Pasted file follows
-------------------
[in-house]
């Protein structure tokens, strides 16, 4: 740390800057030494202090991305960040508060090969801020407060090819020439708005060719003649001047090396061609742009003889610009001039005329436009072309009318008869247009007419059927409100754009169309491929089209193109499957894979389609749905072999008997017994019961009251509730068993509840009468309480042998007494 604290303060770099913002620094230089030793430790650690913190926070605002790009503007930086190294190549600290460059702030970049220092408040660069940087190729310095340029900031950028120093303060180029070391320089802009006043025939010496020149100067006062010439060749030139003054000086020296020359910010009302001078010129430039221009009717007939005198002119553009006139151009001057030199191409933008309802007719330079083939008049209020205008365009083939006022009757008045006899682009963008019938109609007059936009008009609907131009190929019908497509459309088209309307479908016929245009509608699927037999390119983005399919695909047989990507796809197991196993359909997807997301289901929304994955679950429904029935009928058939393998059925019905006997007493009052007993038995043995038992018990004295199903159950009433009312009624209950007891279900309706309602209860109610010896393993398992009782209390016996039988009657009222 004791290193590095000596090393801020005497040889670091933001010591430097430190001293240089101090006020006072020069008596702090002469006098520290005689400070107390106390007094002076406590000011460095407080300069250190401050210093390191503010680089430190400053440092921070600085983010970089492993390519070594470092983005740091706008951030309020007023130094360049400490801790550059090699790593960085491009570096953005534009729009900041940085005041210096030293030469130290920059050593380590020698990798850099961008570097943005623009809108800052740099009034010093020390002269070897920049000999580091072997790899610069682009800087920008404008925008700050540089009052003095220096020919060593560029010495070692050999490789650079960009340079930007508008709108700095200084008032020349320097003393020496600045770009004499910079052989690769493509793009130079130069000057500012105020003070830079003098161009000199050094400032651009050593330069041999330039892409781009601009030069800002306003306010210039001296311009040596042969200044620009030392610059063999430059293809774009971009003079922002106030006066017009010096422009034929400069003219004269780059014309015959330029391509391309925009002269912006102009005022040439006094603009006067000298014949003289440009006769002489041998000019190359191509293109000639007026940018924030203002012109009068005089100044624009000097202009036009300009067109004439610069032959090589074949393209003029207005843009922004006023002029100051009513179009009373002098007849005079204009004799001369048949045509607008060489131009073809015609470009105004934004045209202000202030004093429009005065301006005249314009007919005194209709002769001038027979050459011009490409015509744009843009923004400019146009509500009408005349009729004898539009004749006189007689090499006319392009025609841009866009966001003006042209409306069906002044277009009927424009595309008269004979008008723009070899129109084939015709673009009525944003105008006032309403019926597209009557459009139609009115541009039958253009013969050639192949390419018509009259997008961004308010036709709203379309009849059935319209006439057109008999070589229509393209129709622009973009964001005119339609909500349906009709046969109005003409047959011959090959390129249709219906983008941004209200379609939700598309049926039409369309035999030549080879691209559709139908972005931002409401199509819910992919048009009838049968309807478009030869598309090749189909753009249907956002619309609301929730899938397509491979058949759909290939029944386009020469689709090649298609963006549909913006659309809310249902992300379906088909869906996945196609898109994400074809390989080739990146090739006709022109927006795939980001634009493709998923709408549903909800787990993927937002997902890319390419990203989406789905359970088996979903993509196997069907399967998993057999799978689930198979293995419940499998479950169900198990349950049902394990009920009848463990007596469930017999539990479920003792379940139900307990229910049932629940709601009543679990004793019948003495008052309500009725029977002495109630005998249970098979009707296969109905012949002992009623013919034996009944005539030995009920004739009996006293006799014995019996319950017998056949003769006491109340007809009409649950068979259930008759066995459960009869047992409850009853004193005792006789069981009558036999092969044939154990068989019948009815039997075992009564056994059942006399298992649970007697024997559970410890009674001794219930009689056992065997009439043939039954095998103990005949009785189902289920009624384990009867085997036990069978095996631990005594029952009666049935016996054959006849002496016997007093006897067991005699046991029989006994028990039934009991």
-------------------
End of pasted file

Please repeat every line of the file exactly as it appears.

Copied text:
[in-house]
């Protein structure tokens, strides 16, 4: 740390800057030494202090991305960040508060090969801020407060090819020439708005060719003649001047090396061609742009003889610009001039005329436009072309009318008869247009007419059927409100754009169309491929089209193109499957894979389609749905072999008997017994019961009251509730068993509840009468309480042998007494 604290303060770099913002620094230089030793430790650690913190926070605002790009503007930086190294190549600290460059702030970049220092408040660069940087190729310095340029900031950028120093303060180029070391320089802009006043025939010496020149100067006062010439060749030139003054000086020296020359910010009302001078010129430039221009009717007939005198002119553009006139151009001057030199191409933008309802007719330079083939008049209020205008365009083939006022009757008045006899682009963008019938109609007059936009008009609907131009190929019908497509459309088209309307479908016929245009509608699927037999390119983005399919695909047989990507796809197991196993359909997807997301289901929304994955679950429904029935009928058939393998059925019905006997007493009052007993038995043995038992018990004295199903159950009433009312009624209950007891279900309706309602209860109610010896393993398992009782209390016996039988009657009222 004791290193590095000596090393801020005497040889670091933001010591430097430190001293240089101090006020006072020069008596702090002469006098520290005689400070107390106390007094002076406590000011460095407080300069250190401050210093390191503010680089430190400053440092921070600085983010970089492993390519070594470092983005740091706008951030309020007023130094360049400490801790550059090699790593960085491009570096953005534009729009900041940085005041210096030293030469130290920059050593380590020698990798850099961008570097943005623009809108800052740099009034010093020390002269070897920049000999580091072997790899610069682009800087920008404008925008700050540089009052003095220096020919060593560029010495070692050999490789650079960009340079930007508008709108700095200084008032020349320097003393020496600045770009004499910079052989690769493509793009130079130069000057500012105020003070830079003098161009000199050094400032651009050593330069041999330039892409781009601009030069800002306003306010210039001296311009040596042969200044620009030392610059063999430059293809774009971009003079922002106030006066017009010096422009034929400069003219004269780059014309015959330029391509391309925009002269912006102009005022040439006094603009006067000298014949003289440009006769002489041998000019190359191509293109000639007026940018924030203002012109009068005089100044624009000097202009036009300009067109004439610069032959090589074949393209003029207005843009922004006023002029100051009513179009009373002098007849005079204009004799001369048949045509607008060489131009073809015609470009105004934004045209202000202030004093429009005065301006005249314009007919005194209709002769001038027979050459011009490409015509744009843009923004400019146009509500009408005349009729004898539009004749006189007689090499006319392009025609841009866009966001003006042209409306069906002044277009009927424009595309008269004979008008723009070899129109084939015709673009009525944003105008006032309403019926597209009557459009139609009115541009039958253009013969050639192949390419018509009259997008961004308010036709709203379309009849059935319209006439057109008999070589229509393209129709622009973009964001005119339609909500349906009709046969109005003409047959011959090959390129249709219906983008941004209200379609939700598309049926039409369309035999030549080879691209559709139908972005931002409401199509819910992919048009009838049968309807478009030869598309090749189909753009249907956002619309609301929730899938397509491979058949759909290939029944386009020469689709090649298609963006549909913006659309809310249902992300379906088909869906996945196609898109994400074809390989080739990146090739006709022109927006795939980001634009493709998923709408549903909800787990993927937002997902890319390419990203989406789905359970088996979903993509196997069907399967998993057999799978689930198979293995419940499998479950169900198990349950049902394990009920009848463990007596469930017999539990479920003792379940139900307990229910049932629940709601009543679990004793019948003495008052309500009725029977002495109630005998249970098979009707296969109905012949002992009623013919034996009944005539030995009920004739009996006293006799014995019996319950017998056949003769006491109340007809009409649950068979259930008759066995459960009869047992409850009853004193005792006789069981009558036999092969044939154990068989019948009815039997075992009564056994059942006399298992649970007697024997559970410890009674001794219930009689056992065997009439043939039954095998103990005949009785189902289920009624384990009867085997036990069978095996631990005594029952009666049935016996054959006849002496016997007093006897067991005699046991029989006994028990039934009991």